Headquartered in Vevey, Switzerland, Nestlé is the largest food company in the world measured by revenues. According to its 2014 report to its stockholders, bottled water accounts for seven percent of the company’s revenue. Much of that is from the Arrowhead brand, although the company does market filter purified water under the Nestlé brand and it owns the Perrier, Aquarel, Aqua Panna, Contrex and Vera brands. Extrapolating from Forest Service records, up until the current drought the company appeared to be drawing upwards of 100 million gallons from Strawberry Canyon annually. An extrapolation based upon internal Nestlé documents puts the company’s Strawberry Canyon water consumption significantly beyond the 100 million gallon mark.
The Center for Biological Diversity, The Courage Campaign and the Story of Stuff Project, represented by attorneys Lisa T. Belenky, Justin Augustine, Rachel S. Doughty, Matt Kenna and Douglas P. Carstens, on October 13, 2015 filed a civil complaint in U.S. District Court in Riverside alleging the U.S. Forest Service has allowed the Nestlé Corporation, functioning as the Arrowhead Mountain Spring Water Company, to continue to take water from the San Bernardino National Forest, despite the expiration of its permits to do so in 1988. Named in the suit are the United States Forest Service, Randy Moore, in his official capacity as the Pacific Southwest Regional Forester and Jody Noiron, in her official capacity as forest supervisor for the San Bernardino National Forest. Nestlé and Arrowhead Water are not named in the suit.
According to the suit, Nestlé and Arrowhead Water are utilizing a system known as the West Strawberry diversion structure, consisting of eleven access points that are tunnels, boreholes, and horizontal wells drilled as deep as 490 feet into the mountain, to collect and then convey the water in a metal pipe that travels several miles down the mountain, including within the bed of Strawberry Creek and its tributaries and their adjacent riparian habitat as well as outside of these areas. “The majority of the diverted water is then piped into trucks, eventually to be bottled and sold throughout the United States under Nestlé’s signature premium brand name: Arrowhead Springs,” the suit states. “Removal of large amounts of water at the highest elevations of the watershed is having an environmental impact at the well, borehole, and tunnel sites as well as throughout the entire downstream watershed.”
Since the filing of the lawsuit, the U.S. Forest Service has evolved a protocol for undertaking what environmentalists have maintained is a long-overdue analysis, under the guidelines of the National Environmental Policy Act, known by its acronym NEPA, of the past, current and potential future impact of the pumping taking place under the auspices of Nestlé Waters North America’s special-use permit in Strawberry Canyon.
When the US. Forest Service announced in March that it would undertake the NEPA study, it said that it would take as long as five years to complete and that in the meantime, that is, for the five year duration, Nestlé would be able to continue to operate under the auspices of its expired special use permit. This induced howls of protest from environmentalists and pointed criticism of Moore and Noiron. Under the terms of the protocol, the Nestlé permit will be perpetuated unless the five-year study demonstrates there is demonstrable ecological harm occurring as a consequence of the operations.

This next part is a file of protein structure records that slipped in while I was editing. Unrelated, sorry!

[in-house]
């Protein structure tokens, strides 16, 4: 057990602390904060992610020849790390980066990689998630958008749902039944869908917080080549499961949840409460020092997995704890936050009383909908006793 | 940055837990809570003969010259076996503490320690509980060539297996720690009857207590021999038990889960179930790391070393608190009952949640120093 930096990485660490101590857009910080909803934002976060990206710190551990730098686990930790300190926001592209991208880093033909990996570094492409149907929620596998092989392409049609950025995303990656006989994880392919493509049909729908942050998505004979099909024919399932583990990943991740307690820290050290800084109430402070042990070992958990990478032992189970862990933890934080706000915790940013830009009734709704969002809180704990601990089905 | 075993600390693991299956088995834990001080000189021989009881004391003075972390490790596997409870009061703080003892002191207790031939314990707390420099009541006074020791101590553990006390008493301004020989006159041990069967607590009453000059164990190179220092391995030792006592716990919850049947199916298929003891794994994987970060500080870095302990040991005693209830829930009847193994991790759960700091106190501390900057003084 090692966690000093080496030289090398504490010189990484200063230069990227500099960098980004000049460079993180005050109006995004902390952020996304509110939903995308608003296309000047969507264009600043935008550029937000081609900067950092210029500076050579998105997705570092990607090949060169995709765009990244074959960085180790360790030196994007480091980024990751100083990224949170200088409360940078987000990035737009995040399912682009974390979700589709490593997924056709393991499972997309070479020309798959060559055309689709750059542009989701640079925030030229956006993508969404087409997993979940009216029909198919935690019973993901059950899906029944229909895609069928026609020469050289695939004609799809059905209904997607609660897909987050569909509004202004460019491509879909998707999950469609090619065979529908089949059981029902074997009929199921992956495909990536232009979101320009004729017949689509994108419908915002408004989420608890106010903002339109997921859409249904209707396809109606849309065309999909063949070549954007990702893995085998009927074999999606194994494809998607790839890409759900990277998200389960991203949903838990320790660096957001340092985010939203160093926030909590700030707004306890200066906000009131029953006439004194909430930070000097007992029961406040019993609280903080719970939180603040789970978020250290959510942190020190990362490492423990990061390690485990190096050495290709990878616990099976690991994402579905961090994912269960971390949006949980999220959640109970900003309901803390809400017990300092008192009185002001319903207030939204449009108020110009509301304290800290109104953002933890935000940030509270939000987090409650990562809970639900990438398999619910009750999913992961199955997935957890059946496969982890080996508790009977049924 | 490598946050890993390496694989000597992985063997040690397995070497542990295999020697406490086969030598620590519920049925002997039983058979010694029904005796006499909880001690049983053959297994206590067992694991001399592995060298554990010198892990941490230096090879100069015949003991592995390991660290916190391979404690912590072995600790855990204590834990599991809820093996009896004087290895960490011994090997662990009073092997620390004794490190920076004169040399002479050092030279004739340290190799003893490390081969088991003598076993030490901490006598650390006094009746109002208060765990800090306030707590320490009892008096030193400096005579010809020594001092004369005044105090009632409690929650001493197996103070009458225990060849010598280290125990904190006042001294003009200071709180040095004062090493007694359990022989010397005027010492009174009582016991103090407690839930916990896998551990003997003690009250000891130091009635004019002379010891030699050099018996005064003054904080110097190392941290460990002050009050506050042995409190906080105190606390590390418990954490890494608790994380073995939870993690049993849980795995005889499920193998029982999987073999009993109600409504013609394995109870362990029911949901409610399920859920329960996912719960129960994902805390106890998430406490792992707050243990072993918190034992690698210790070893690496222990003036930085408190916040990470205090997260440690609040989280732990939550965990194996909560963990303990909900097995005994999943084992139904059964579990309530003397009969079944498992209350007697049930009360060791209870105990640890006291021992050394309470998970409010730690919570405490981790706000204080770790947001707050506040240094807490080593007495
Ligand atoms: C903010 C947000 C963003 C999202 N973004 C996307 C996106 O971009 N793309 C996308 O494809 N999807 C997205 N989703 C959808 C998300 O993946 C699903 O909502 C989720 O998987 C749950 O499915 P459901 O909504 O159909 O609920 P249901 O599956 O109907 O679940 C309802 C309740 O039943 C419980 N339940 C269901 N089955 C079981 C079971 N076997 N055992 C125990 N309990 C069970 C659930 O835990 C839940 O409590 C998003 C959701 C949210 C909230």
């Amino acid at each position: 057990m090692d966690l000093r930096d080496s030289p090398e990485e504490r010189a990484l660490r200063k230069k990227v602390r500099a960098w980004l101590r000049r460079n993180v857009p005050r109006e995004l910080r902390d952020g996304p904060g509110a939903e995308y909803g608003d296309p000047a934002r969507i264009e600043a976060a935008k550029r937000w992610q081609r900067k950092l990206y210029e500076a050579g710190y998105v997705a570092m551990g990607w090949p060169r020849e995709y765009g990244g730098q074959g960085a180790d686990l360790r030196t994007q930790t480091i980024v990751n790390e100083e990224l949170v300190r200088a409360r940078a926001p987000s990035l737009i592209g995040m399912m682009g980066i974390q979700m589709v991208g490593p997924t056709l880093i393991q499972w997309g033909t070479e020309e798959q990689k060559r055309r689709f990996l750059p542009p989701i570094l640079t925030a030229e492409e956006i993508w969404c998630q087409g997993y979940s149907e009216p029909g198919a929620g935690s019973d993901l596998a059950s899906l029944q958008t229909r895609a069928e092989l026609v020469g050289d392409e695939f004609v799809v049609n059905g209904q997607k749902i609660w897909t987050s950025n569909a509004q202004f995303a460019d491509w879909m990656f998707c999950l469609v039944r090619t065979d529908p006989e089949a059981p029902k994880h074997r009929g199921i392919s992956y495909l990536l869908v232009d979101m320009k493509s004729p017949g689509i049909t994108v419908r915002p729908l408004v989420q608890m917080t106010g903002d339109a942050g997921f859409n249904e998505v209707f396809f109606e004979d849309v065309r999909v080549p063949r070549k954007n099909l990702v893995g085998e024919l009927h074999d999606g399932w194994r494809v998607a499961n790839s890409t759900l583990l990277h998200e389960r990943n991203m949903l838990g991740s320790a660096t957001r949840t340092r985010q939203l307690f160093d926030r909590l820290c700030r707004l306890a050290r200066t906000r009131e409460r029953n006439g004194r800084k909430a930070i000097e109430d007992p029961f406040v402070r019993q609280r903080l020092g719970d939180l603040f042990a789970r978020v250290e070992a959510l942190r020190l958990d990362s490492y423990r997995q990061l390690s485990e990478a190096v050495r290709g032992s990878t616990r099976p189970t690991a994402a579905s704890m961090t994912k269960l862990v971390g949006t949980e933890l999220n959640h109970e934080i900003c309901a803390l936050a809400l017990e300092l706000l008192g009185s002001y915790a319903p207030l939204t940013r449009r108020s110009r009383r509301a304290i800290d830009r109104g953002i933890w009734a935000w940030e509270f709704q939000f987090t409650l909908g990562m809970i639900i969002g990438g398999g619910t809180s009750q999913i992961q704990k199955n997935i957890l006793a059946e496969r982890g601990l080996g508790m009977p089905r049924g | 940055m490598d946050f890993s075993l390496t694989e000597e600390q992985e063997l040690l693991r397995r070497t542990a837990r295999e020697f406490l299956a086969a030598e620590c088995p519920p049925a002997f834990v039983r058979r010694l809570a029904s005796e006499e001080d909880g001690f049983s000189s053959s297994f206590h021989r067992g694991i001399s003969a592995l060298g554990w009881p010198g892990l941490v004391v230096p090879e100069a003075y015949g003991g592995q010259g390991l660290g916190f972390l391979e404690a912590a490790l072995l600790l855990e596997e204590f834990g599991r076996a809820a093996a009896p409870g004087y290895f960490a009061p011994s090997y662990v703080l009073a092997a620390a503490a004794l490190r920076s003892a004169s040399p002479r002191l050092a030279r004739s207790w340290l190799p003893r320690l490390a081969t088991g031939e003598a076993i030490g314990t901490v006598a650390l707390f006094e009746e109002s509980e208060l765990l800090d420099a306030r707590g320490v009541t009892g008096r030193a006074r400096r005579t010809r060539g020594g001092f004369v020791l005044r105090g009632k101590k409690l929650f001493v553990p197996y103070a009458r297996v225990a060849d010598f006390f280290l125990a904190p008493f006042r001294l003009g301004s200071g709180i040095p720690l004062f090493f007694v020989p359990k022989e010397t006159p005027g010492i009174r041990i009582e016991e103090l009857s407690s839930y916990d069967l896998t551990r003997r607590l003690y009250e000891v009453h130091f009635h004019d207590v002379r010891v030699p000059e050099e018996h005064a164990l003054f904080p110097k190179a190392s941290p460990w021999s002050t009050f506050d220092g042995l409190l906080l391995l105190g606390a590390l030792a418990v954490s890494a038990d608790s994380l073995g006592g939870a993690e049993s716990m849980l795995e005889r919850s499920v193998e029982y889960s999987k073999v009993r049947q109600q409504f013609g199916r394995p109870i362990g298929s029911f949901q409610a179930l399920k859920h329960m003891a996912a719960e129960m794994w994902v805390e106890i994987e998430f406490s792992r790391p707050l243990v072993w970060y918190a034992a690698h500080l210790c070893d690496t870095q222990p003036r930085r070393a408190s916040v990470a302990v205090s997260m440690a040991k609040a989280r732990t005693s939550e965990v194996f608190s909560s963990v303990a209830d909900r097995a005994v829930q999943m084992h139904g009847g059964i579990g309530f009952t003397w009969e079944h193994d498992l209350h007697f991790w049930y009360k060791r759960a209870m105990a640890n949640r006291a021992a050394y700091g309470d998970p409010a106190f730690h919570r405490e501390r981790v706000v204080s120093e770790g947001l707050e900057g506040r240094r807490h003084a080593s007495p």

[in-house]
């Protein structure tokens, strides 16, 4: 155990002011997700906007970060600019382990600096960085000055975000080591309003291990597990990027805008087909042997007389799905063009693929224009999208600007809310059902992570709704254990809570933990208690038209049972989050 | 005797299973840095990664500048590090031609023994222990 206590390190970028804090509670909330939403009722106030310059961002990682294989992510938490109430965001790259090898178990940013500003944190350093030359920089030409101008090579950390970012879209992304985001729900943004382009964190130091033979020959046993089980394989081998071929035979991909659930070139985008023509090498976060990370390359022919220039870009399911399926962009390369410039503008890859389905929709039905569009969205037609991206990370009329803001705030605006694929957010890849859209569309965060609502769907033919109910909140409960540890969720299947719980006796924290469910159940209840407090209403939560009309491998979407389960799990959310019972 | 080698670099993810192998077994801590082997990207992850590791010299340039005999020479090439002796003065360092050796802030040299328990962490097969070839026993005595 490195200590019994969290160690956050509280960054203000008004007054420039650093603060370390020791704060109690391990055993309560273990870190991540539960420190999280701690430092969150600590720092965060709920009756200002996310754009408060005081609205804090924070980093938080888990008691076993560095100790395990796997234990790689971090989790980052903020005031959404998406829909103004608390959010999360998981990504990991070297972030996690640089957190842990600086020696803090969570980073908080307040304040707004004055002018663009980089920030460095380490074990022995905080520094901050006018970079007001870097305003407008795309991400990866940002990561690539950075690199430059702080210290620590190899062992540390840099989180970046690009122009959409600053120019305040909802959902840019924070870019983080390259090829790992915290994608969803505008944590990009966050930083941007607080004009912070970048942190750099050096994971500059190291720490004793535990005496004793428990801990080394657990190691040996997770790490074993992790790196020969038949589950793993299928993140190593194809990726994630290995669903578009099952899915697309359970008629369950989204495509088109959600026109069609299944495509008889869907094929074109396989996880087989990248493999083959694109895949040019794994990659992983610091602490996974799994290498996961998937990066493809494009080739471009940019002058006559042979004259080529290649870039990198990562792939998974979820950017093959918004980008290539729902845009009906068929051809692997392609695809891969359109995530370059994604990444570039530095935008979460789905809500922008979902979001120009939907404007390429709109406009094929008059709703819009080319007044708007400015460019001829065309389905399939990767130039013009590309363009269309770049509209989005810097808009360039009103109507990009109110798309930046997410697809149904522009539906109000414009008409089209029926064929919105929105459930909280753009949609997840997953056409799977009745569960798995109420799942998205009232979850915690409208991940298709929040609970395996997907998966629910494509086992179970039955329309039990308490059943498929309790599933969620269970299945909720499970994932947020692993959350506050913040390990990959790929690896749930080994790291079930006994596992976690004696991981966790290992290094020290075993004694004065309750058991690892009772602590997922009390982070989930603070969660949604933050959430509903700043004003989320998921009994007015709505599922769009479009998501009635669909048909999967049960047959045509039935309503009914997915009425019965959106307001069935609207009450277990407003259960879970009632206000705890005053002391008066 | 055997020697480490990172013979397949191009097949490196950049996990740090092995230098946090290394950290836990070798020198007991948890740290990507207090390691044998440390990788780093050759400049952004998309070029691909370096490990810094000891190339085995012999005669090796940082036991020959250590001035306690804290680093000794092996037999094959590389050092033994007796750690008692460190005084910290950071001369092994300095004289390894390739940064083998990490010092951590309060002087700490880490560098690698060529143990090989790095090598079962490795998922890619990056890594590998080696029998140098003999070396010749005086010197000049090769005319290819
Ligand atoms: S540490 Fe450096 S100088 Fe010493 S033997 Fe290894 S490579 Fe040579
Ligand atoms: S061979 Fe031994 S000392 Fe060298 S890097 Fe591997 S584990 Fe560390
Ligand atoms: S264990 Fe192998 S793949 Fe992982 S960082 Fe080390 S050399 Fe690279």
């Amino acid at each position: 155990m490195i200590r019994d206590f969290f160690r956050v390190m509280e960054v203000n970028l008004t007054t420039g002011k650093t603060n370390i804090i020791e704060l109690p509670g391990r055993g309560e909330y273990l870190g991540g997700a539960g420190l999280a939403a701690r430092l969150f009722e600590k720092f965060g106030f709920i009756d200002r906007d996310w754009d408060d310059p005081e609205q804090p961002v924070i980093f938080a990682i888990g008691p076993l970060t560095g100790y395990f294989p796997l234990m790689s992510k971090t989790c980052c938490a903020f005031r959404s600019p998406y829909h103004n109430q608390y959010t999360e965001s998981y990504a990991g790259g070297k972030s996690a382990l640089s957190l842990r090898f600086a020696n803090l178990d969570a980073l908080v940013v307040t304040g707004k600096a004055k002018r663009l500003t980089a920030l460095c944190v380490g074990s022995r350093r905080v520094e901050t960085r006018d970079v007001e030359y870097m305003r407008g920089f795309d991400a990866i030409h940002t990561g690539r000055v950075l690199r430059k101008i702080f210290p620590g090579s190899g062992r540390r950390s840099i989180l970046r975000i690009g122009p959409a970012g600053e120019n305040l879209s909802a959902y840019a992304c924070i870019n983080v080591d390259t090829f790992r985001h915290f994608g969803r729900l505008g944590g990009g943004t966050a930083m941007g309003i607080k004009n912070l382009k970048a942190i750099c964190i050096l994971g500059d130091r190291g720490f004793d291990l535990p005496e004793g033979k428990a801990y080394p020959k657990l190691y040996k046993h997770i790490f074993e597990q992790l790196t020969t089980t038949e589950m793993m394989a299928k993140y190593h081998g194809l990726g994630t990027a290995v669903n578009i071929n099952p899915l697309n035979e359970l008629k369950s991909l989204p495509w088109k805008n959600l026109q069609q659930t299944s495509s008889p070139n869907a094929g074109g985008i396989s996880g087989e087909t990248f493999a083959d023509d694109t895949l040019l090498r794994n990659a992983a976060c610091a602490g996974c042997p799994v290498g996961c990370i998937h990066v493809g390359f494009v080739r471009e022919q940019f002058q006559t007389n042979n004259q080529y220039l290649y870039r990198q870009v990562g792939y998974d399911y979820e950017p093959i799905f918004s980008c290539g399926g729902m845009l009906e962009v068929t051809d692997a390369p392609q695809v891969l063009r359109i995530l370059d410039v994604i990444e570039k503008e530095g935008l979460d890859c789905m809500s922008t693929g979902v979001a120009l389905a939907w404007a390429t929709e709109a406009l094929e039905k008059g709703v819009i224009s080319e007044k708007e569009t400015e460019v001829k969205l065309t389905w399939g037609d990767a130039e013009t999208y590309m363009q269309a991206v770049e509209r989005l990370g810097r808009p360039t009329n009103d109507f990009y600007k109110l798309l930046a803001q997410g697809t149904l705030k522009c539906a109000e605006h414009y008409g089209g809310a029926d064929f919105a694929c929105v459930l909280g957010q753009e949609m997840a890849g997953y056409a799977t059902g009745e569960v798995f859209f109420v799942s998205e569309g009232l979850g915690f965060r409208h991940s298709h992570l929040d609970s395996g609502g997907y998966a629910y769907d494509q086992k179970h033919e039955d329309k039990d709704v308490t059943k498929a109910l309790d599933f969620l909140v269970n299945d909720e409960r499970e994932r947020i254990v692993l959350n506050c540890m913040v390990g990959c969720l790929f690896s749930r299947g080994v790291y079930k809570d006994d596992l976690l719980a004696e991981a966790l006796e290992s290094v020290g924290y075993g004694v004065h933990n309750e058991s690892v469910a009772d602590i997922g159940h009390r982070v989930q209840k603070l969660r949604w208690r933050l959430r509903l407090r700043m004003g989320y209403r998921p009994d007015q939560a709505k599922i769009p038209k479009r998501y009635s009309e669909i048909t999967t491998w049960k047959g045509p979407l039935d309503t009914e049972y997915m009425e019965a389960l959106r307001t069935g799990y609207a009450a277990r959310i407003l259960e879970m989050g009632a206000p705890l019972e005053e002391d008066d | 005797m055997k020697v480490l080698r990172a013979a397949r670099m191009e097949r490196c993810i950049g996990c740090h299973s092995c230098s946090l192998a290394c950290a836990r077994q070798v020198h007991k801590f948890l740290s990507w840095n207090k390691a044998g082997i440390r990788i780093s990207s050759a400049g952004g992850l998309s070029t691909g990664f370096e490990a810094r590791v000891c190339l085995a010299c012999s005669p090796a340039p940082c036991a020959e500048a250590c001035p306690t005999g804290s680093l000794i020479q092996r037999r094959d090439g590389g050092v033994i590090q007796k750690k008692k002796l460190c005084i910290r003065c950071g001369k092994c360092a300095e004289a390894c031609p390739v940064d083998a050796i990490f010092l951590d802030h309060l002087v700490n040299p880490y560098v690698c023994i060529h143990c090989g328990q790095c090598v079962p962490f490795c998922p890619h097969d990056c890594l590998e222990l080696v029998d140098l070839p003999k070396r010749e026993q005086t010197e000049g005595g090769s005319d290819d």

Despite the perception of the environmentalists that the U.S. Forest Service is being far too permissive with that protocol, Nestlé is taking the diametrically opposite tack and submitted on May 2, 2016, comments to the USFS regarding the proposed renewal process. According to a press release heralding the 82 pages of comments, Nestle Waters North America is “concerned that the action proposed by the Forest Service would disrupt established water rights and the long-standing legal process of regulating water use in the State of California. The proposals currently being suggested by the Forest Service would create a situation in which the federal government overrides more than a century of California law. This would have potentially far-reaching consequences for businesses, agencies, individuals and other water rights holders throughout the state.”
Within the comments, Nestlé Waters North America notes that the Forest Service in 1929 issued a special use permit for the taking water in Strawberry Canyon to one of Nestle’s corporate predecessors and that succeeding special use permits related to the Strawberry Canyon water were reissued in 1931, 1934, 1946, 1960, and 1976. The comments then reference Special Use Permit #7285, which was issued by the Forest Service in 1978 with regard to the water in question, “and continues to govern Nestle Water North America’s use of Forest Service land with in the right-of-way across the San Bernardino National Forest.”
Furthermore, according to the comments, “Nestlé Waters North America has legal concerns with the Forest Service’s proposed action. The state’s governing legal framework, which is designed to allocate and manage water supplies within its boundaries, should not be superseded by federal permit actions. The Forest Service’s proposed action is a significant departure from the prior special use permits for the right-of-way, and from Nestlé Waters North America’s request to reissue Special Use Permit #7285, and thereby raises significant legal, technical, and practical implications.
According to Nestlé, “The Forest Service’s adaptive management plan as drafted imposes subjective standards, sets triggers based on arbitrary considerations, and lacks a valid, scientific basis for determining the effects of water withdrawals from Strawberry Canyon. Due to the fact that timing and flow can be more important than volume, there is no scientific basis to assume that a reduction in Nestlé Waters North America’s water collection will have any impact on the triggering conditions in the proposed adaptive management plan, much less constitute the sole impact.”